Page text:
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"In The Music Room"
Childhood dreams have always been a part of Ross Vick’s life. It was no surprise
that after 25 years in the toy industry, Dallasite Ross Vick decided to pursue
his true calling:
writing and performing music. Since he formed TrueHeart in 2003 they have already released 4 albums, one 4 song EP and 3 singles to date. In 2007, TrueHeart wanted to make
an album that would remain timeless. The album, The Road, reflects his personal journey musically and emotionally by combining rich vocal harmonies reminiscent of
his early musical influences with complex chord progressions and down to earth lyrics relevant for today.
Ross set out to make an album that every song filled his heart but more importantly was guided by his soul. Gary Leach would be the piece that could fit it all together through
his remarkable award winning producing and arranging. Gary's work on LeAnn Rimes first three albums earned him and Rosewood Studios three multi-platinum records.
Ross and Gary brought in some of the most gifted performers including Ross’s brother, Patrick Vick (vocals), sister, Karen V. Cavazos (vocals), James Driscoll (bass), Matt Kellum
(drums) and a string quartet. Lead guitarist, Marty Walsh from Supertramp added layers that complimented every one of Ross’s lyrics. The Road brought Gary and Ross so close
together that during the recording process they wrote three of the tracks together. Gary feels that The Road ranks among his best works ever.
“The Road” reached #25* on the MediaBase AC chart and #27* on Billboard’s AC chart after topping out at #5* on the FMQB AC chart. TrueHeart recently released their
second single, “Plan for Peace”, from The Road to adult contemporary radio and reached #33* on it’s climb on MediaBase and BDS AC charts. TrueHeart's first single "The Road"
helped TrueHeart achieve a spot on the Top 100 list on the AC chart for MediaBase at #90 for 2007.
TrueHeart is donating a portion of the proceeds of the sale of The Road to a local foundation dedicated to cancer research. Ross explains: "The WWWWFoundation was set up
for our close family friend who lost his fight with osteosarcoma (bone cancer). His life and struggle touched thousands of people. I want to honor his life by helping any way I can.
"The Road" was part of my healing process. It's too easy to wallow in misery and hate everything. And it's equally unchallenging to keep the blinders on and pretend there is no
pain in the world. Keeping it real and telling stories about real people is what I find most compelling and I think, what I do best."
Getting to THE ROAD
Growing up in East Texas, Ross was exposed to a wide variety of music at an early age thanks to his mom and dad who loved to sing and to listen to records late into the night.
His uncle, Charlie, performed on Broadway and released a record containing renditions of popular music theater standards, and of course Ross heard that as well. Ross’s family
moved several times during his youth, but music remained constant in his life. He grew up listening to music on small town AM radio and enjoyed live music whenever he could.
He went to his first concert in 1970 to see The Association with his parents.
His parents enjoyed the folk music fad of the ‘60s and his dad bought an old Gibson Regal. After only a few days of trying to play it, his dad gave up playing the guitar. Ross dug
the guitar out of the mothballs at 12 and taught himself to play and immediately started writing music. When Ross was 19, he moved to California to pursue a career in music,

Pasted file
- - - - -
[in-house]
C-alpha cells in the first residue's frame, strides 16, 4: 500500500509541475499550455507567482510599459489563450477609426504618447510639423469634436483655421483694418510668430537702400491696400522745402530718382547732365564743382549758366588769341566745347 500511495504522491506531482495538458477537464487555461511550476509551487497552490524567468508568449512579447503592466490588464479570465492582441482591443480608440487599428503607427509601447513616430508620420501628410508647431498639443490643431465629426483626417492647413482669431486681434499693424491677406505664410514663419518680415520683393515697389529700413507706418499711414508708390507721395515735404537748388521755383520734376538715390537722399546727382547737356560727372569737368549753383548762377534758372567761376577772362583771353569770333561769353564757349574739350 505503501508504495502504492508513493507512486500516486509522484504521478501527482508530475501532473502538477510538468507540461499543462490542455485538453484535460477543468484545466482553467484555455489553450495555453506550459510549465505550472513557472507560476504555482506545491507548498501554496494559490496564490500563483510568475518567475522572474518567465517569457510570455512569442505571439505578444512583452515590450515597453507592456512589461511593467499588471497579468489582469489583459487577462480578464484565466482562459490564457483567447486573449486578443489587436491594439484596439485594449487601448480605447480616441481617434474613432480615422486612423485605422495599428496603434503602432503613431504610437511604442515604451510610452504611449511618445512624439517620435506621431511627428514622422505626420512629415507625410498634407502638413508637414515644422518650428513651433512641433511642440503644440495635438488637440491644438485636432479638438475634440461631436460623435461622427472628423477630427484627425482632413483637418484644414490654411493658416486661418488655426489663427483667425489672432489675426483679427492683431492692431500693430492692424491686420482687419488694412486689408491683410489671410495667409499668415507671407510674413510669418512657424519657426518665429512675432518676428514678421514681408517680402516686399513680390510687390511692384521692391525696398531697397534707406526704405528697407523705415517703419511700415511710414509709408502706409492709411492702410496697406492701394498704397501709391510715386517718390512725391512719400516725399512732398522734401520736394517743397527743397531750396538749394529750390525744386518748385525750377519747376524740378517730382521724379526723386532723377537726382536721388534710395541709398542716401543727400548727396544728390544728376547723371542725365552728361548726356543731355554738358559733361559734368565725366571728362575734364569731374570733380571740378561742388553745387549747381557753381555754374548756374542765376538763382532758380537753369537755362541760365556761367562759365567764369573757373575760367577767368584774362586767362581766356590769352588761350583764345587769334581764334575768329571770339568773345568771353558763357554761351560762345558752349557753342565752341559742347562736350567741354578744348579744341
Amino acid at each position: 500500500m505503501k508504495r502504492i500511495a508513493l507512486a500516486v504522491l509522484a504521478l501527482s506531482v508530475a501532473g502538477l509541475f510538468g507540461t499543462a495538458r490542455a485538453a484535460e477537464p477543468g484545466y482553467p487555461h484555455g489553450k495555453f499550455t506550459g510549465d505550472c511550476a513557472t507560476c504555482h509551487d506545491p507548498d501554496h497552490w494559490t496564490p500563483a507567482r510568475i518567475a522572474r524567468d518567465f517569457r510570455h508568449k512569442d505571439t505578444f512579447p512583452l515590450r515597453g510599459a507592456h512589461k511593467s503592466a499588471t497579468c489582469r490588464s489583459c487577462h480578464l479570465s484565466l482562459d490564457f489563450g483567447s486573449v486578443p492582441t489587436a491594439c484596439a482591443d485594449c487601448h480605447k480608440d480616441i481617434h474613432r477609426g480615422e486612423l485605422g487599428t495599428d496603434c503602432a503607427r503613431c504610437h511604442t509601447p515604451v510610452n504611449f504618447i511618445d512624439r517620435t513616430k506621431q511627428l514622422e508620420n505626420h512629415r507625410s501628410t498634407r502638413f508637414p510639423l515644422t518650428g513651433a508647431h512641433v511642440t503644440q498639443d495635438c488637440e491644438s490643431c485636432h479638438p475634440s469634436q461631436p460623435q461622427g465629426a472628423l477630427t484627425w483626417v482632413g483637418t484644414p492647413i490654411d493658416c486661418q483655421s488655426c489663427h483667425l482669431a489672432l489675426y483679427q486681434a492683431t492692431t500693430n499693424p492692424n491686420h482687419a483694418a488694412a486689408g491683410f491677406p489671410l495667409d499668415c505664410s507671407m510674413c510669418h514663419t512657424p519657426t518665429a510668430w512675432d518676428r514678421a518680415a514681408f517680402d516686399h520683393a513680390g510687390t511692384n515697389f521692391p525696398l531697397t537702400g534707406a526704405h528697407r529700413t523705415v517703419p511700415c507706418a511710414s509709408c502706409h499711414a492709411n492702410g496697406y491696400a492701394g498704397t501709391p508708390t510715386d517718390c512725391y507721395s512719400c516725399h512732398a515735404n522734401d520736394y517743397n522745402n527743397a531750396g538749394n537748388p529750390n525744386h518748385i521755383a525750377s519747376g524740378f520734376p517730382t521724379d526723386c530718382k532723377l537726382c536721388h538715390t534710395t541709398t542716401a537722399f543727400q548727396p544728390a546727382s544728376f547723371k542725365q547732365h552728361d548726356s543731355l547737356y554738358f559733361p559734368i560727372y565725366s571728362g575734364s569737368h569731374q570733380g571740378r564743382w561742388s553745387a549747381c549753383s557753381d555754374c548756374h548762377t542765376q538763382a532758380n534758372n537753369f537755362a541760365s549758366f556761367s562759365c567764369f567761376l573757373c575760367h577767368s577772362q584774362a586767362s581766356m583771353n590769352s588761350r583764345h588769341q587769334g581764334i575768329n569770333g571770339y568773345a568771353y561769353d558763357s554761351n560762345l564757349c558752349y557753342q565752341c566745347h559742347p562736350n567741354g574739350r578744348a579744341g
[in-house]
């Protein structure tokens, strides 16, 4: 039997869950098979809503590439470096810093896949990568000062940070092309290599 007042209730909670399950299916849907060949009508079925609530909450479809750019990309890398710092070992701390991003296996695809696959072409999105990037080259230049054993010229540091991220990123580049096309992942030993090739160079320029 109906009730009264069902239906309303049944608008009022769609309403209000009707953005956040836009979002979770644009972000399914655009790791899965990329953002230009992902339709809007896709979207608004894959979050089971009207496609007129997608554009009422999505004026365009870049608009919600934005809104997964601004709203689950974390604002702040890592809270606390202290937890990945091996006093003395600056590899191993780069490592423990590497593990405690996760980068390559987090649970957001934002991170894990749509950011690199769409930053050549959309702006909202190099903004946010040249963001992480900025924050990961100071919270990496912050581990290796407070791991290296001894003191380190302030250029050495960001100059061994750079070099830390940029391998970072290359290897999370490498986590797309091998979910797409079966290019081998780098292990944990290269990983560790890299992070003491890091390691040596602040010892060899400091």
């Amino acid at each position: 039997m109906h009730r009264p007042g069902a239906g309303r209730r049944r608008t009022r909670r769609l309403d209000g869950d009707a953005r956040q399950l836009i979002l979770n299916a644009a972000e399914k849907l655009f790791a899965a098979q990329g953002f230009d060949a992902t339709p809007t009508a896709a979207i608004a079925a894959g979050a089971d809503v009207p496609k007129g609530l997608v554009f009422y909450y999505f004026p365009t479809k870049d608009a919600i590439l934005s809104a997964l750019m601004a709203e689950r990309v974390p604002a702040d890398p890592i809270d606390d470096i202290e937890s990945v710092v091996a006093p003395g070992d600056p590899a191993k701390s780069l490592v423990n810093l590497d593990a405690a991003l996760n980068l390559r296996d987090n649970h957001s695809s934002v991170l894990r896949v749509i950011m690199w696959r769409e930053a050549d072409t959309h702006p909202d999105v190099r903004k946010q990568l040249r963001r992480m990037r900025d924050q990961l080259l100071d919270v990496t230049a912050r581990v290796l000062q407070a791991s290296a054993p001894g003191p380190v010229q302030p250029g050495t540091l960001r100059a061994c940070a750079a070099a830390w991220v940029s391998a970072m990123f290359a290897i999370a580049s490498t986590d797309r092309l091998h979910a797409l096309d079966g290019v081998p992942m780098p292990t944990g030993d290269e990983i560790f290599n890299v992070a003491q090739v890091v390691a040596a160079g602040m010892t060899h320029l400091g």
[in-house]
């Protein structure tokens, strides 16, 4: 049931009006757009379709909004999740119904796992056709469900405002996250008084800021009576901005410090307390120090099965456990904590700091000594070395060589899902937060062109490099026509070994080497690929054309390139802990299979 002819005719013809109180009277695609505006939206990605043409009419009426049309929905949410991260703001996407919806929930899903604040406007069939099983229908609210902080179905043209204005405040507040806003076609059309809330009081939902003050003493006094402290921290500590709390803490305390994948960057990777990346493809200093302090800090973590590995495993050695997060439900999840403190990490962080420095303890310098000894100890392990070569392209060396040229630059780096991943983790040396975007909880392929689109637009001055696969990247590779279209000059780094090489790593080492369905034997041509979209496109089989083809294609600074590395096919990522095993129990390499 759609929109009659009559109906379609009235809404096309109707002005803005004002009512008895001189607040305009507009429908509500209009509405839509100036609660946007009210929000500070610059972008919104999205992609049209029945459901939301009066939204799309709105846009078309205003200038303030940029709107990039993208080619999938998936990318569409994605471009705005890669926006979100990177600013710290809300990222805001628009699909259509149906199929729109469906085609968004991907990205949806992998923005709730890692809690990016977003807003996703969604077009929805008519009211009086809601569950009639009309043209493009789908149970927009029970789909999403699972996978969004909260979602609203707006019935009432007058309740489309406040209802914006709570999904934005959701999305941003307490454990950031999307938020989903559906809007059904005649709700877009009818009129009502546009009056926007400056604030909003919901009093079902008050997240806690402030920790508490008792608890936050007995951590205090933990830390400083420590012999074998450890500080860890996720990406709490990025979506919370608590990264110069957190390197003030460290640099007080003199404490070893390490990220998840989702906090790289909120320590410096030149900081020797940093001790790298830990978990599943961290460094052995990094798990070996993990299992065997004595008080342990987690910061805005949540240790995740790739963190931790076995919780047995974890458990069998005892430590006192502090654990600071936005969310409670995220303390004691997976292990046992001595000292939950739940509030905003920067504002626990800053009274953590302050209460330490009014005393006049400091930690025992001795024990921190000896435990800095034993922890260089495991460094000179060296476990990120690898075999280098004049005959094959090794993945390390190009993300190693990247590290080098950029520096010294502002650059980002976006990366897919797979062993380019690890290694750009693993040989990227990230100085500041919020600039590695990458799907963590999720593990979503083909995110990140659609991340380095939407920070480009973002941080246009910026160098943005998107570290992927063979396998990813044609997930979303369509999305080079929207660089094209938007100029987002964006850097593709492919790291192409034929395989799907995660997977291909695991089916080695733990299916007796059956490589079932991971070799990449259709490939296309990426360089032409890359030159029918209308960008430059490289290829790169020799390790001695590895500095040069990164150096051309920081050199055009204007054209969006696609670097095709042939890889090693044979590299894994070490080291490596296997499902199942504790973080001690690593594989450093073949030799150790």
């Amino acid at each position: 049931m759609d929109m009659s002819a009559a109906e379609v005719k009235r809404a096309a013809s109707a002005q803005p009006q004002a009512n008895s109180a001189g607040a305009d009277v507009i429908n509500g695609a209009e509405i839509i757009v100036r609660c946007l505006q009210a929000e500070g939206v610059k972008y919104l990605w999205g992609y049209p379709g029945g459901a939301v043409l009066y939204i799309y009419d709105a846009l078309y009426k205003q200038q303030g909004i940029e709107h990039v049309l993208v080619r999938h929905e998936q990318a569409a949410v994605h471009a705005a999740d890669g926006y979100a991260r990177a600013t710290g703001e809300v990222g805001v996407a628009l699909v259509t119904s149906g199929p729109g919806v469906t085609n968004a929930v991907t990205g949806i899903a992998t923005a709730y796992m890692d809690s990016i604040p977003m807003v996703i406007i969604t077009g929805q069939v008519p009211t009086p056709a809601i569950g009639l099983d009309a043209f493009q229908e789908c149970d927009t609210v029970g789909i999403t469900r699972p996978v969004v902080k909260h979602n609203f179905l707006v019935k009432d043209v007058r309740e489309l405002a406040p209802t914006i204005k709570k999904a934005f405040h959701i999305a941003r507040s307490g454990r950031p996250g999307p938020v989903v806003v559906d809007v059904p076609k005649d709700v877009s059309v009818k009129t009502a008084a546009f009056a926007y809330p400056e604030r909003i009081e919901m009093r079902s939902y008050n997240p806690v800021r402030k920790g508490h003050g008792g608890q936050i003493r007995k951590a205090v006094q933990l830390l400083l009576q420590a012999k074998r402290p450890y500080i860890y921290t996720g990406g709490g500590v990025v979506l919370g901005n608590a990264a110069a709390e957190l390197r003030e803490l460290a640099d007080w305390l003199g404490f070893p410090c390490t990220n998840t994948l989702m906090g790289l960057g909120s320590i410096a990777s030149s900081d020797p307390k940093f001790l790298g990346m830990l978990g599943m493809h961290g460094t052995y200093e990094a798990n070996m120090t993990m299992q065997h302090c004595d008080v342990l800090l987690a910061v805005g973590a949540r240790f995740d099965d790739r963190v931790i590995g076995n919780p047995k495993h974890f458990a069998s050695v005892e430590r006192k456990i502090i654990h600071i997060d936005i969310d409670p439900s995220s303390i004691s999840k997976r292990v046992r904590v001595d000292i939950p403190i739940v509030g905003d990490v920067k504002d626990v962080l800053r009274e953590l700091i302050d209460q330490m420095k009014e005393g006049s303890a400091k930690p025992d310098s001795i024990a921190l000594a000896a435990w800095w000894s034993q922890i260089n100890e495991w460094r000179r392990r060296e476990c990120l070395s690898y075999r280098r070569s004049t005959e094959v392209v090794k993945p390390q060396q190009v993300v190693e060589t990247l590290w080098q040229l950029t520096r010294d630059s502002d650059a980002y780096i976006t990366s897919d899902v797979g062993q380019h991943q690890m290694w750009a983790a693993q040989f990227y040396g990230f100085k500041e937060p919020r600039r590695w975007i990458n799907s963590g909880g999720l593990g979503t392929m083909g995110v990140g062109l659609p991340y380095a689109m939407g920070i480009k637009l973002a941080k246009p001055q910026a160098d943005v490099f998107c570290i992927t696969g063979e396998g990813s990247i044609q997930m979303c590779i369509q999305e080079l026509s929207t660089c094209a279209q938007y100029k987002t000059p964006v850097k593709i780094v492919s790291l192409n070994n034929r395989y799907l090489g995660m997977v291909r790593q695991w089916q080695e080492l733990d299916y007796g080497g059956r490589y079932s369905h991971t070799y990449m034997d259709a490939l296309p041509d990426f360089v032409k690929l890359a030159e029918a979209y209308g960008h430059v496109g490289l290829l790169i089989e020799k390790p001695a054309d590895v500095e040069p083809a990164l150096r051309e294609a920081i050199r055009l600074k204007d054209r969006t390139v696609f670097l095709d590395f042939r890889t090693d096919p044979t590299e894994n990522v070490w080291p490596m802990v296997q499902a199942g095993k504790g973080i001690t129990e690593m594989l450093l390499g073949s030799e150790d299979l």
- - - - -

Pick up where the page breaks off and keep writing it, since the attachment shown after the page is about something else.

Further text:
but decided to return home after a couple of years to help his dad’s sales and marketing business in the toy industry.
He eventually married his childhood sweetheart, Julie, and decided it was time to focus on providing for his family, but not before writing all of his four children their own songs.
Ross constantly filled both office and home with music and eventually met a few Texans in the toy industry that were involved in folklore and storytelling via music. Given an
opportunity to showcase his talent, Ross was asked to write music to accompany a children’s book.
Inspired by Great Big Sea’s concert in 2003 at the Troubadour in Los Angeles, Ross decided it was time to avoid the inevitable mid-life crisis by pursuing his true passion: music.
So after a successful career in the sales, marketing, development and design phases of the toy industry, he followed his wife's advice: "Avoid the morgue. Find a new line
of work." Five years later, Ross has two of his singles on the charts and his own record label, E-Heart Records.
True to his Texas ancestral heritage (his great-great-great grandfather signed the Texas Declaration of Independence after instigating the Fredonian Rebellion against Mexico
in the 1820's), Ross is a nonconformist when it comes to writing, producing and performing. His influences range from Aimee Mann to the Beatles, Joni Mitchell to Ben Folds,
K.D. Lang to John Mayer, Norah Jones to Lyle Lovett.
TrueHeart has had the privilege of opening for the Beach Boys at the Make a Wish Foundation event in Dallas. The band has also performed at The Cavern Club and Lennon's in
Liverpool, England, along with appearances at the Exit In in Nashville, The Pontiac Grille in Philadelphia and Poor David’s Pub in Dallas. Additionally, TrueHeart has performed at
several fundraisers and charity events including the Tees for Tots event at the Doral Golf Resort and Spa in Miami, the White Rock Marathon in Dallas, the American Heart Association
event in Dallas, and the Susan G. Komen Race for the Cure. Between philanthropies, fundraisers and the club scene, TrueHeart works hard at spreading their positive music.
TRUEHEART (ROSS VICK)
HOMETOWN: DALLAS, TEXAS, USA
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